After a month without any activity in the Western Pacific, a weak tropical depression (with winds of only 10 knots) developed just east of the Philippines and south of the Tropical Upper Tropospheric Trough on June 11. Located in an area of little wind shear, it headed southwestward, developing spiral-band outflow and becoming a tropical storm on the 12th. As a small central dense overcast (CDO) developed over Yunya, it rapidly developed, becoming a typhoon on the 13th as it paralleled the eastern Philippines. The mid-level ridge forced Yunya westward, where it briefly reached a peak intensity of 195 km/h (120 mph) winds on the 14th. Subsequently, the eastward building of the subtropical ridge produced unfavorable vertical wind shear that weakened Yunya to a minimal typhoon before hitting Dingalan, Luzon early on the 15th. Yunya left Luzon as a minimal tropical storm at Lingayen Gulf. It turned northward due to a break in the ridge, and dissipated on the 17th near southern Taiwan due to the vertical shear.

Yunya would likely have been an uneventful cyclone had it not struck Luzon on the same day as the climactic eruption of Mount Pinatubo. The ash cloud that normally would have been dispersed across the oceans was redistributed over Luzon by the cyclonic winds of the typhoon, greatly exacerbating the damage caused by the eruption. The water-laden ash fell over the evacuated Clark Air Base, as well as the rest of Luzon, resulting in downed power lines and the collapse of flat-roofed buildings. In some areas it was practically raining mud.

Yunya exited Luzon through the Lingayen Gulf as a weak tropical storm and then turned north toward a break in the subtropical ridge. The system continued to weaken due to the strong vertical wind shear. It then brushed the southern coast of Taiwan as a tropical depression and finally dissipated before it could complete full recurvature into the mid-latitude westerlies. Yunya directly caused one death from the flooding and heavy rainfall it left.[1]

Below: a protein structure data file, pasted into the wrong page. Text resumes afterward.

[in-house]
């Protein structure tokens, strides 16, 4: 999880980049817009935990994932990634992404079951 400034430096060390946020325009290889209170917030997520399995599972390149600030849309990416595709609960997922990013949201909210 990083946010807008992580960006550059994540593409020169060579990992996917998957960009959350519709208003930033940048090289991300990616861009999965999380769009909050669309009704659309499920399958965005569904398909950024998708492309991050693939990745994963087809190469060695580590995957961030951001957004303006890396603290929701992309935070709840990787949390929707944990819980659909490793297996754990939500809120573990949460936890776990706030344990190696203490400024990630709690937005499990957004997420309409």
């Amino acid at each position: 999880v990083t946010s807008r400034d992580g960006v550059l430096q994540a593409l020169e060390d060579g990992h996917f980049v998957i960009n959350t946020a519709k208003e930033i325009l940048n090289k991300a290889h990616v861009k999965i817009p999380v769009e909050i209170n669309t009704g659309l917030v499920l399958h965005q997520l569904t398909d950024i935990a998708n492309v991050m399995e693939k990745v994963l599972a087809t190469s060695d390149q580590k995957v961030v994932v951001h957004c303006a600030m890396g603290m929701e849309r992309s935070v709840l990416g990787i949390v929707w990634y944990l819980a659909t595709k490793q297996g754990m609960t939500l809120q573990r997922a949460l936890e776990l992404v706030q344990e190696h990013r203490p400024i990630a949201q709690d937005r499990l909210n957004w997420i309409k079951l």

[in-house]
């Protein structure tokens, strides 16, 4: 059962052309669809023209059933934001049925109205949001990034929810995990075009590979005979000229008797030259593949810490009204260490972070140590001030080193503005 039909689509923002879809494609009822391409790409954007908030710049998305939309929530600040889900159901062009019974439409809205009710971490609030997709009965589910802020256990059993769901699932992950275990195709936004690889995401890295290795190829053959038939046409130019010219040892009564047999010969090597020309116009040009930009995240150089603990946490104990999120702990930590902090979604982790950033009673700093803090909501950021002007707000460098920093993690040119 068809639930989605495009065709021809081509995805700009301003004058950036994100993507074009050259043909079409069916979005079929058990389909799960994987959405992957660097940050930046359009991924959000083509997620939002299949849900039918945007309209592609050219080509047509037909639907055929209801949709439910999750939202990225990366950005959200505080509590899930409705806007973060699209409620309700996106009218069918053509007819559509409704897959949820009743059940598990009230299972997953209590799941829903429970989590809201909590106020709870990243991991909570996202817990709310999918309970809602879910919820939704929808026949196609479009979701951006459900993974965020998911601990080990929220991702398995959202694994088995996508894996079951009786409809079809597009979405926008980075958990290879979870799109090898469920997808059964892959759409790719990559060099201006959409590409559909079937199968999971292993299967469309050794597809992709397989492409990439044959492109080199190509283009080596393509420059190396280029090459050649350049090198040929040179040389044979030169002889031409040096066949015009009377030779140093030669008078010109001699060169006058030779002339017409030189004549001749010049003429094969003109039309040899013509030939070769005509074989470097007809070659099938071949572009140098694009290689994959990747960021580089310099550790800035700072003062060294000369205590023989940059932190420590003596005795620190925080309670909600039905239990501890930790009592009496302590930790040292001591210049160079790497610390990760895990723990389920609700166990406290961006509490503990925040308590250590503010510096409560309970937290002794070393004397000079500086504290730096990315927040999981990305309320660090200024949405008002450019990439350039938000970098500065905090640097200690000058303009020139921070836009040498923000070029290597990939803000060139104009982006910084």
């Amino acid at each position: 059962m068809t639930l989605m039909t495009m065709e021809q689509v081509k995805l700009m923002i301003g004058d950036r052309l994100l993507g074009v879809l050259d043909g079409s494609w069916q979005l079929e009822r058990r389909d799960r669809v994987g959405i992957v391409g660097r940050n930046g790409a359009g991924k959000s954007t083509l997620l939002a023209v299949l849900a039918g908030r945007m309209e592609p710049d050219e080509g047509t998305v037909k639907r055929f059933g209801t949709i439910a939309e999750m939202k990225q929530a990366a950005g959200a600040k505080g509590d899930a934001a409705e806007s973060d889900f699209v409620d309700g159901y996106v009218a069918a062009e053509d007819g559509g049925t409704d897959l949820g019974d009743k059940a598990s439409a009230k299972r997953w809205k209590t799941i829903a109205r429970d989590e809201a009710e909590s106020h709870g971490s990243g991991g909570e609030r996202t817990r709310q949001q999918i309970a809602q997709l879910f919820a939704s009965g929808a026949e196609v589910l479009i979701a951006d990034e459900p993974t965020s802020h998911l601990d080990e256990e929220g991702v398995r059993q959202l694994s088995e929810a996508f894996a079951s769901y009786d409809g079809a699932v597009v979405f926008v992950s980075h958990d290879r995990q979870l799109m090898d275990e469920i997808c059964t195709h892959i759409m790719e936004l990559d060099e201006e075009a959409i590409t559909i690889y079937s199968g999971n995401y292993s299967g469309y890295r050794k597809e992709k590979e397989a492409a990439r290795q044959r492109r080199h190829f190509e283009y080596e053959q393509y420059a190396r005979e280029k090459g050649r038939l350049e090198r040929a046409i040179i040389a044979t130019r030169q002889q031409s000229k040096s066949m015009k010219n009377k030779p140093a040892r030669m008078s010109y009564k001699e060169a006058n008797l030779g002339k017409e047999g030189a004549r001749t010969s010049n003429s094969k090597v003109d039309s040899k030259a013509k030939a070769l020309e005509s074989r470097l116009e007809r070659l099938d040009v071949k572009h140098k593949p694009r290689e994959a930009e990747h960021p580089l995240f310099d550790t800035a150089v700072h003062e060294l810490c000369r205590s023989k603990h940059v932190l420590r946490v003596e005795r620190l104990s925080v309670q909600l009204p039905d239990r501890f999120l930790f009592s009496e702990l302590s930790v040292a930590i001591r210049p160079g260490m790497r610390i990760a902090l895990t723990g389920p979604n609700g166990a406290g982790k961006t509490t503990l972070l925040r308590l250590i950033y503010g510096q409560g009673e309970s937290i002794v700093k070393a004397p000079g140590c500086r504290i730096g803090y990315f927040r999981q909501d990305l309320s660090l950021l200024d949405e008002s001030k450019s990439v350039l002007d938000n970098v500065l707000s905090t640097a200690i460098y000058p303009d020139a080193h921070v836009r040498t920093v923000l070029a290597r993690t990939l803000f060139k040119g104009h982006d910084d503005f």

Typhoon Zeke (Etang)

Strong typhoon (JMA)
Category 1 typhoon (SSHWS)
DurationJuly 9 – July 15
Peak intensity120 km/h (75 mph) (10-min) 970 hPa (mbar)

At least 23 people were killed by Zeke on Hainan Island.[2]

Typhoon Amy (Gening)

Very strong typhoon (JMA)
Category 4 typhoon (SSHWS)
DurationJuly 14 – July 20
Peak intensity175 km/h (110 mph) (10-min) 930 hPa (mbar)

145 mph Typhoon Amy, having developed on July 12 over the open Western Pacific, brushed southern Taiwan on the 18th. Its outflow became restricted, and Amy hit southern China on the 19th as a 120 mph typhoon. It caused heavy flooding, resulting in 99 casualties, 5000 people injured, and 15,000 people homeless. In addition, Amy caused the sinking of the freighter in a river, resulting in an additional 31 deaths.

Severe Tropical Storm Brendan (Helming)

Severe tropical storm (JMA)
Category 1 typhoon (SSHWS)
DurationJuly 19 – July 25
Peak intensity110 km/h (70 mph) (10-min) 980 hPa (mbar)

Brendan was the third consecutive tropical cyclone to strike China during the month of July.

Typhoon Caitlin (Ising)

Strong typhoon (JMA)
Category 2 typhoon (SSHWS)
DurationJuly 21 – July 30
Peak intensity150 km/h (90 mph) (10-min) 940 hPa (mbar)

Typhoon Caitlin developed from a disturbance in the eastern Caroline Islands. A tropical depression formed on July 23 as the system moved towards the northwest. Tropical Storm Caitlin was named the on the 24th and was upgraded to a typhoon the next day. Typhoon Caitlin though several hundred miles away increased the monsoonal flow over the Philippines. Heavy rains caused landslides in the Mt. Pinatubo region killing 16 people. As Caitlin turned to the north the storm passed 60 miles (97 km) to the west of Kadena AB, Okinawa at peak intensity of 110 mph. The heavy rains from Caitlin helped to relieve the ongoing drought on the island, one death was reported. Typhoon Caitlin then began to accelerate northwards and passed through the Korea Strait before turning extratropical in the Sea of Japan. Heavy flooding in South Korea killed 2 people and caused $4 million in damage.[3]

Tropical Depression Enrique

Tropical depression (JMA)
Tropical storm (SSHWS)
DurationJuly 31 (Entered basin) – August 1